Do not make any ‘deals’ to get acceptance. Anything like that is superficial and temporary. Acceptance can be gained over time, but you can’t make deals for it.

Like many things in Taiwan, the formalities are just that, formalities. The decision has been made beforehand. If you don’t know with 99% accuracy what the answer is before formally asking her parents, then do not. Once a formal answer is given, it is just that much harder to get a change. No need to make your case directly, but you can signal intentions and communicate indirectly.
My future sisters-in-law were one of the biggest sources of help in dealing with my future parent-in-law. Plus I am short, dark haired and spoke Chinese and one better than the younger sisters potential son-in-law who was Japanese and couldn’t even speak Chinese!!!(emphasis is theirs)

Thanks for the advice everyone.

I totally agree with you Elegua, you can’t force acceptance and I feel that if her parents can’t accept our relationship after us being together for such a long time then there isn’t much hope in them ever accepting it. I just thought that maybe one day they would wake up and realise that there daughter was happy with me and that maybe they would eventually put their daughters wishes first and support her.

Someone asked before about my upbringing and what sort of family I come from. I think I have been quite lucky in my life and I certainly can’t complain about my upbringing. My family has not struggled for money and we are way better off than my girlfriend’s family. My father’s a successful lawyer and all of my immediate family is university educated with good careers. My girlfriend’s father is a truck driver and her mother is a housewife. I am not trying to boast or imply that I come from a ‘better’ family someone asked about how it may affect my relationship with her parents and made me think again how silly it is that her mother can somehow consider that I am not good enough for her daughter.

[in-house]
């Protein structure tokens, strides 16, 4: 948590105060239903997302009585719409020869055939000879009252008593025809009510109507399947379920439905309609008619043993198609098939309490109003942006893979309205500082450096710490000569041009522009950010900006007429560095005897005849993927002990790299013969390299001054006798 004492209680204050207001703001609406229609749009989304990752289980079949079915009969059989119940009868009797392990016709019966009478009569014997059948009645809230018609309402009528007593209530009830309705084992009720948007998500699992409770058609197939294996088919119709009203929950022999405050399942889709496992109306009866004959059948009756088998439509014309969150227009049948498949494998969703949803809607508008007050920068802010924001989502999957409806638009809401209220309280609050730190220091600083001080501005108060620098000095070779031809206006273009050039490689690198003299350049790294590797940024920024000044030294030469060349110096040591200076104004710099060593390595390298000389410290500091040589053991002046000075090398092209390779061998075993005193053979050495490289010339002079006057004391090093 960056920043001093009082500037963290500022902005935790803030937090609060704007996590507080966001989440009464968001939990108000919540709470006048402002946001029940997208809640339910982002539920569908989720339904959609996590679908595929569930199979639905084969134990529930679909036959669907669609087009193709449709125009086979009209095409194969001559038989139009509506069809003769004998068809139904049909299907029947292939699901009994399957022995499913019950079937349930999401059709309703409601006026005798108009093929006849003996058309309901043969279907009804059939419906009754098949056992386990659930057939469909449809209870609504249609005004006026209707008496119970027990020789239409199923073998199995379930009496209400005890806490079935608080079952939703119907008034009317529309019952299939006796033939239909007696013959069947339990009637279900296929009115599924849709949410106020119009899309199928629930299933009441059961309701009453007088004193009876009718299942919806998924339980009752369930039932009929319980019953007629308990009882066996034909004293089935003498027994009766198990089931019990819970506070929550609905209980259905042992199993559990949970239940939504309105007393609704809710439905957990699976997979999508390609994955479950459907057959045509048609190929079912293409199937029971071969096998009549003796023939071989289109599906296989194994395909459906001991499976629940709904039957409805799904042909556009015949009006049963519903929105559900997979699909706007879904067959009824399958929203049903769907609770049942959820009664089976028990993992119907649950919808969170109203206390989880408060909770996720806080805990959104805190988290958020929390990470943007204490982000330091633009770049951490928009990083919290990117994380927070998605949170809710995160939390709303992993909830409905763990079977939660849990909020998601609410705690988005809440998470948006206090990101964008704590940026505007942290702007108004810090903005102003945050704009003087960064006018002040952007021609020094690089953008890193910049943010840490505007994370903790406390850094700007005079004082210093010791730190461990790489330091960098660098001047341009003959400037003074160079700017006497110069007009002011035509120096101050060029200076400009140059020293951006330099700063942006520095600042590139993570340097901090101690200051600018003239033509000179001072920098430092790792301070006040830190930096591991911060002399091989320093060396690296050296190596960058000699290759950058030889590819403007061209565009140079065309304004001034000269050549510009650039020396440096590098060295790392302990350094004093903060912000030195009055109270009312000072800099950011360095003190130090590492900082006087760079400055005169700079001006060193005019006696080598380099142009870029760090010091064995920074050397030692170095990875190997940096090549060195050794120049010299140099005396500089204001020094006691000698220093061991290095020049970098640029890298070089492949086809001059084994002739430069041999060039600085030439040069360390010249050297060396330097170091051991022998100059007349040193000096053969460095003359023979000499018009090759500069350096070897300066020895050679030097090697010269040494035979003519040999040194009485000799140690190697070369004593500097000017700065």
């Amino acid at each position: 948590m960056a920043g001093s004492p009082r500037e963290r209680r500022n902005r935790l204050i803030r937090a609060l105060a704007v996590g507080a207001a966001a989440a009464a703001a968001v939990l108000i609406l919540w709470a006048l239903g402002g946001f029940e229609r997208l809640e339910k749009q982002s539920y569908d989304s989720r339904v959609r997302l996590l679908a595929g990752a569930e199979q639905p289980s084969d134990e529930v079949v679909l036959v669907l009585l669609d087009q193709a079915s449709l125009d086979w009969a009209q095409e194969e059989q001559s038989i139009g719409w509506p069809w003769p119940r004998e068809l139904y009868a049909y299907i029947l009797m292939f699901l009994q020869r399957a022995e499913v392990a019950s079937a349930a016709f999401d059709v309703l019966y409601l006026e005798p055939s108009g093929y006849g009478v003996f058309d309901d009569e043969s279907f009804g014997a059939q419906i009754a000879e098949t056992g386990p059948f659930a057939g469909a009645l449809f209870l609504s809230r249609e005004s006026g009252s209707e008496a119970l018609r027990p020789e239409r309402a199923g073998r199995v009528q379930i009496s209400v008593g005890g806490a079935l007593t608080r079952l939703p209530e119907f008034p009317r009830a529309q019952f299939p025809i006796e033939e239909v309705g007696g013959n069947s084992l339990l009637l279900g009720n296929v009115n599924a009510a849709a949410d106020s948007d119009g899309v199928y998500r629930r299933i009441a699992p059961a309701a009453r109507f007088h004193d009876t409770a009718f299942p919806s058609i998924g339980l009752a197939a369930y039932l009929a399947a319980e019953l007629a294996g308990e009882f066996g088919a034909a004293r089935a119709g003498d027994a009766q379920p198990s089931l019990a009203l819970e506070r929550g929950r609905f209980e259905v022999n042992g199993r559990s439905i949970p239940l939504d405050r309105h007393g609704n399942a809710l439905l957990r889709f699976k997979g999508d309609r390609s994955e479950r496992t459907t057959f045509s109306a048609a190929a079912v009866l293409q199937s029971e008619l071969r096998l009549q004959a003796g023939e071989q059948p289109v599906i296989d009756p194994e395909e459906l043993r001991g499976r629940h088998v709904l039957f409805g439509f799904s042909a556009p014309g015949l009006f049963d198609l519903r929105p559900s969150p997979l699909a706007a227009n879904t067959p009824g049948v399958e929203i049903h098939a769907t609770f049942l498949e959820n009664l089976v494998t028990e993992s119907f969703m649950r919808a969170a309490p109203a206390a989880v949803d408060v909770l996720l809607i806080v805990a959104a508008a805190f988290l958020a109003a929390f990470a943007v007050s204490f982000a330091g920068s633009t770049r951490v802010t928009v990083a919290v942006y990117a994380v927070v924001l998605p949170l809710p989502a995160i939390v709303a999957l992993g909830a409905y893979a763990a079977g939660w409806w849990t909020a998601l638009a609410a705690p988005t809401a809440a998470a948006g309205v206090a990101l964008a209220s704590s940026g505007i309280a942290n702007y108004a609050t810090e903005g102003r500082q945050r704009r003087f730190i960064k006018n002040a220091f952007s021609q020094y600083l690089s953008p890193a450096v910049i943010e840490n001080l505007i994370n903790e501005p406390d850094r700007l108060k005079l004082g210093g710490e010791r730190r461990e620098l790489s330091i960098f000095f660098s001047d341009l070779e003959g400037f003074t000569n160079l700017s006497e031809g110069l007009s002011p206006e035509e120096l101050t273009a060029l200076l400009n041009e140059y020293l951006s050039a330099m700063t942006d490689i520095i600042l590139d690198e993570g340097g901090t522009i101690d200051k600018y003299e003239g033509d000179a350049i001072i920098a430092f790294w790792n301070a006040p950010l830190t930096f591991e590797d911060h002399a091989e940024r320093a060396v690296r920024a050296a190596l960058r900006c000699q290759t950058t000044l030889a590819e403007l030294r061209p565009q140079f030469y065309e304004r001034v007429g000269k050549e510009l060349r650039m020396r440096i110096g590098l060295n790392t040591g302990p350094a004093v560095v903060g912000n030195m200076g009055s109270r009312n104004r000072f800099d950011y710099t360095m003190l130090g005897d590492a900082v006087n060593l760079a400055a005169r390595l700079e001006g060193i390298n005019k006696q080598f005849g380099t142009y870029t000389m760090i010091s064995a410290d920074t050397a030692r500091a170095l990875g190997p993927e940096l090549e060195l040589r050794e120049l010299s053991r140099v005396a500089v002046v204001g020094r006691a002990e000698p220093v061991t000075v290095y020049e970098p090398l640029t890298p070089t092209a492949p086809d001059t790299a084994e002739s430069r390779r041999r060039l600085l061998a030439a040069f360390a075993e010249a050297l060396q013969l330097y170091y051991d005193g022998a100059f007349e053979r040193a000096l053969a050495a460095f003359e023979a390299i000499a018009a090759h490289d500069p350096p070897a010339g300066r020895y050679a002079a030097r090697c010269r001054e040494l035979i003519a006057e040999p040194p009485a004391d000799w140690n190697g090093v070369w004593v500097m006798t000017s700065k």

I don’t care at all what her parent’s do for a living. Seriously, even if her mother was a prostitute and her father cleaned toliets for a living I couldn’t care less. What really matters is that if two people really do care about each and want to stay together then they should receive the support of their parents unless their is something seriously wrong with their child’s partner. I think the hardest thing of all for me to accept is that her parents exert so much influence over her decisions. I don’t know what it is like for most of you but I would certainly never consider asking my parents whether they approved of my relationship with my girlfriend and whether they would support our marriage.